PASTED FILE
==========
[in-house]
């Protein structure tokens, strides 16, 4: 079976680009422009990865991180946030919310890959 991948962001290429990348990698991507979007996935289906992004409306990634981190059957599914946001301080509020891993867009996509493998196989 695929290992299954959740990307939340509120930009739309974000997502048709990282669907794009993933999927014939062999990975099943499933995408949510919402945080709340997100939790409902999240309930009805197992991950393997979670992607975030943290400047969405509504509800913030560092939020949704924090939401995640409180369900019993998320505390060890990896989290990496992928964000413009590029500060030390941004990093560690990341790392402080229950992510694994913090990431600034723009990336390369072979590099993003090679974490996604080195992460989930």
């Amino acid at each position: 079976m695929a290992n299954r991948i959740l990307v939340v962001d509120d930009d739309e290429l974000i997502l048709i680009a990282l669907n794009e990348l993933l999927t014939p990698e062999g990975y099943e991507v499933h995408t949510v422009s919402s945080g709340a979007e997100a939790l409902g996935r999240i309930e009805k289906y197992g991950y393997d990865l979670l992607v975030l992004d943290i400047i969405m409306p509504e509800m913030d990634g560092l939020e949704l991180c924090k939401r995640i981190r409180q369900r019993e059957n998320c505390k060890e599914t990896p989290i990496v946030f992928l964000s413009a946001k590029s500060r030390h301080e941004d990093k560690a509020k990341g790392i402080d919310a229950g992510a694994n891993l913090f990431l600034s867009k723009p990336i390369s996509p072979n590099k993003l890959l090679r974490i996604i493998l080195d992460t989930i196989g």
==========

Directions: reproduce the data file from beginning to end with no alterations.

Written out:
[in-house]
């Protein structure tokens, strides 16, 4: 079976680009422009990865991180946030919310890959 991948962001290429990348990698991507979007996935289906992004409306990634981190059957599914946001301080509020891993867009996509493998196989 695929290992299954959740990307939340509120930009739309974000997502048709990282669907794009993933999927014939062999990975099943499933995408949510919402945080709340997100939790409902999240309930009805197992991950393997979670992607975030943290400047969405509504509800913030560092939020949704924090939401995640409180369900019993998320505390060890990896989290990496992928964000413009590029500060030390941004990093560690990341790392402080229950992510694994913090990431600034723009990336390369072979590099993003090679974490996604080195992460989930």
């Amino acid at each position: 079976m695929a290992n299954r991948i959740l990307v939340v962001d509120d930009d739309e290429l974000i997502l048709i680009a990282l669907n794009e990348l993933l999927t014939p990698e062999g990975y099943e991507v499933h995408t949510v422009s919402s945080g709340a979007e997100a939790l409902g996935r999240i309930e009805k289906y197992g991950y393997d990865l979670l992607v975030l992004d943290i400047i969405m409306p509504e509800m913030d990634g560092l939020e949704l991180c924090k939401r995640i981190r409180q369900r019993e059957n998320c505390k060890e599914t990896p989290i990496v946030f992928l964000s413009a946001k590029s500060r030390h301080e941004d990093k560690a509020k990341g790392i402080d919310a229950g992510a694994n891993l913090f990431l600034s867009k723009p990336i390369s996509p072979n590099k993003l890959l090679r974490i996604i493998l080195d992460t989930i196989g």